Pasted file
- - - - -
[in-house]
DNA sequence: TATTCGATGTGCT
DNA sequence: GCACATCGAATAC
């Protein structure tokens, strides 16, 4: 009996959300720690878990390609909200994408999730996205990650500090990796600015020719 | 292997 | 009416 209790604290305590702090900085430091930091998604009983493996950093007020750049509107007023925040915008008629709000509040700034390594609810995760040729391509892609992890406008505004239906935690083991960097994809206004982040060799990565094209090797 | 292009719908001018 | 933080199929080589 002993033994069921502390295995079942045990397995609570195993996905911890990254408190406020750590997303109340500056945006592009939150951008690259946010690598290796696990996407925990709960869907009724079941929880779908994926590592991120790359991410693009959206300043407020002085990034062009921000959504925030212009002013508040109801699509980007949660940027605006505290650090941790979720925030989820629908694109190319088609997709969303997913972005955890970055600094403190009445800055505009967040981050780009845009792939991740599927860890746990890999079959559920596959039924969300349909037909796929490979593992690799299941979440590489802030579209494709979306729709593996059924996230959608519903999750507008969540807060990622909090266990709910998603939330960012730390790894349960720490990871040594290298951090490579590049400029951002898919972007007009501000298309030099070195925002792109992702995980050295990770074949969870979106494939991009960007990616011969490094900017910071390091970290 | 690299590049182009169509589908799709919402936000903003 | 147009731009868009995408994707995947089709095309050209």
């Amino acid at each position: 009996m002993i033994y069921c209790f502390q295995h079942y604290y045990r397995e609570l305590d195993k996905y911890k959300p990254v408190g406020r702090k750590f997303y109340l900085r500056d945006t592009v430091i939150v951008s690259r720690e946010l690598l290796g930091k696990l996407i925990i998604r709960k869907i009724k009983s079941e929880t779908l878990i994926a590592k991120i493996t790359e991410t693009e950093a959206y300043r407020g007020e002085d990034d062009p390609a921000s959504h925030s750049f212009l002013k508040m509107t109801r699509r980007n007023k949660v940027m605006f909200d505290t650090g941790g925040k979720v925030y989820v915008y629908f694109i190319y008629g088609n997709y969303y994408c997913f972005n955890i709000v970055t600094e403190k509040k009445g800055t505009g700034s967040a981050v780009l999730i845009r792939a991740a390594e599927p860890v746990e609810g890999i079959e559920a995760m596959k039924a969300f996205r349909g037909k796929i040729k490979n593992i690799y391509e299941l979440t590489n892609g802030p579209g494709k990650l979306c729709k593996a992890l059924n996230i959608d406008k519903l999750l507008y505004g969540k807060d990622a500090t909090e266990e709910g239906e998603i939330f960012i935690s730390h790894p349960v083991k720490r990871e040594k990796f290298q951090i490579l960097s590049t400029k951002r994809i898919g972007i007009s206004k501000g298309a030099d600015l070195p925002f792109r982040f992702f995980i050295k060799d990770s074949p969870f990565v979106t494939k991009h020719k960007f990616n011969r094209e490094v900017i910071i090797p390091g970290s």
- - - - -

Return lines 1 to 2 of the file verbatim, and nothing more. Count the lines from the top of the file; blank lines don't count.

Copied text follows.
[in-house]
DNA sequence: TATTCGATGTGCT